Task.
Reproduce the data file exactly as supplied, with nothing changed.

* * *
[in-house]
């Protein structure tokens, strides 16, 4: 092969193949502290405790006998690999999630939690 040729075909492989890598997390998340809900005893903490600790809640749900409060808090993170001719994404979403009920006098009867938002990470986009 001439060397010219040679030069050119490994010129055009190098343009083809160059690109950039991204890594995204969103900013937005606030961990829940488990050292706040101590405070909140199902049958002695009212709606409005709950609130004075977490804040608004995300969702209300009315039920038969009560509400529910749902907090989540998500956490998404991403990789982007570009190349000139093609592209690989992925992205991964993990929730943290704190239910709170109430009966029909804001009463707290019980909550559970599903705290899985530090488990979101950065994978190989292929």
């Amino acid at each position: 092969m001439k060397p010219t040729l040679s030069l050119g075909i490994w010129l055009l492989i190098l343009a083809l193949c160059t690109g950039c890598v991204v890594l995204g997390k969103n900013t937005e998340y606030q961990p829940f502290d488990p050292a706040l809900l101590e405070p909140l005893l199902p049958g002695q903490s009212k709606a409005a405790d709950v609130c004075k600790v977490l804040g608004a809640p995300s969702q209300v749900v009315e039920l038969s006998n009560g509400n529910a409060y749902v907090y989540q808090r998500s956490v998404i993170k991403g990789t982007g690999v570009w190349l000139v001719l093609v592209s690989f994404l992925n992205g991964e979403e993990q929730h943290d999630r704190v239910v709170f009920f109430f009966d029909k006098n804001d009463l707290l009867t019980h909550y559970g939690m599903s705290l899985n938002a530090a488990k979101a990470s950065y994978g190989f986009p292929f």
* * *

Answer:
[in-house]
């Protein structure tokens, strides 16, 4: 092969193949502290405790006998690999999630939690 040729075909492989890598997390998340809900005893903490600790809640749900409060808090993170001719994404979403009920006098009867938002990470986009 001439060397010219040679030069050119490994010129055009190098343009083809160059690109950039991204890594995204969103900013937005606030961990829940488990050292706040101590405070909140199902049958002695009212709606409005709950609130004075977490804040608004995300969702209300009315039920038969009560509400529910749902907090989540998500956490998404991403990789982007570009190349000139093609592209690989992925992205991964993990929730943290704190239910709170109430009966029909804001009463707290019980909550559970599903705290899985530090488990979101950065994978190989292929």
């Amino acid at each position: 092969m001439k060397p010219t040729l040679s030069l050119g075909i490994w010129l055009l492989i190098l343009a083809l193949c160059t690109g950039c890598v991204v890594l995204g997390k969103n900013t937005e998340y606030q961990p829940f502290d488990p050292a706040l809900l101590e405070p909140l005893l199902p049958g002695q903490s009212k709606a409005a405790d709950v609130c004075k600790v977490l804040g608004a809640p995300s969702q209300v749900v009315e039920l038969s006998n009560g509400n529910a409060y749902v907090y989540q808090r998500s956490v998404i993170k991403g990789t982007g690999v570009w190349l000139v001719l093609v592209s690989f994404l992925n992205g991964e979403e993990q929730h943290d999630r704190v239910v709170f009920f109430f009966d029909k006098n804001d009463l707290l009867t019980h909550y559970g939690m599903s705290l899985n938002a530090a488990k979101a990470s950065y994978g190989f986009p292929f």